Deep pockets and deep product selection define Brandless, the Silicon Valley-based, venture-backed brainchild of iVillage co-founder Tina Sharkey and Yes.To co-founder Ido Leffler, who spent two years developing their mission to provide "Better Everything for Everyone." The company, which Business Insider reports just raised $50M in funding, wants to give consumers a more values-filtered product catalog of generics where everything is just $3 to $5. (In some cases, such as in categories like packaged snacks, everything is actually just $1.50.)
The "Field Guide to #BrandlessLife" on the company's blog expands on that mission to say that, "Here at Brandless we put people first, which means value and values stick together. Better stuff, fewer dollars, no nonsense."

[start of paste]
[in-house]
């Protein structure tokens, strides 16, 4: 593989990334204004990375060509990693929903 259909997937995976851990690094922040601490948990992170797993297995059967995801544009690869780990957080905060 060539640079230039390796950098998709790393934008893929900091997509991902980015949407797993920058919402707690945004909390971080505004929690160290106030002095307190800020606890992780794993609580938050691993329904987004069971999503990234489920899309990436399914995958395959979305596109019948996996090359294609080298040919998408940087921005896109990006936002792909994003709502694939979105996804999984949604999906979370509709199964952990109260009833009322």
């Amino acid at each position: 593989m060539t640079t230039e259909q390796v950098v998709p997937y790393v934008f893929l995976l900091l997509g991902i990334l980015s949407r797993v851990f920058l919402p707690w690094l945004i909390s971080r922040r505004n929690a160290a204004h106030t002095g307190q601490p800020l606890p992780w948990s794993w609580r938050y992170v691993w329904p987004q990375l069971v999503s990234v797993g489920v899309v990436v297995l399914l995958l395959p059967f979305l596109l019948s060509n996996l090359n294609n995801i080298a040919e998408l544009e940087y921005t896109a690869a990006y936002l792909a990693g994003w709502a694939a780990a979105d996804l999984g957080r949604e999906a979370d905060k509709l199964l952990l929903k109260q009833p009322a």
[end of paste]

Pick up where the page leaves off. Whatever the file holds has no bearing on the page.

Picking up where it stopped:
When shopping the Brandless catalog, consumers can add multiple filters, including Gluten-Free, Certified Organic, Vegan, Non-GMO, and more, to ensure that their product selections wholeheartedly match their values (or food allergies/dietary restrictions, in the case of grocery and beauty products). These are qualities that Brandless co-founder Sharkey told BI are becoming "mainstream" in America, but are still hard to find for a fair price on the shelf.
Currently, Brandless offers a whopping 115 products, and will offer more than 200 by the end of 2017, across household and grocery categories. While the products range from $1.50 to $5 each, shipping is an additional flat rate of $9 per order unless you order $72 or more — or join the (un)brand's B.More program for $36 a year, which gets you free shipping at a lower threshold of $48 or more per order. It appears as though nearly all Brandless products are Made in USA, and each purchase also gives back to Feeding America — with even more buy one/give some benefits for B.More members. See what existing customers are "unboxing" on Instagram under the hashtag #BrandlessBox.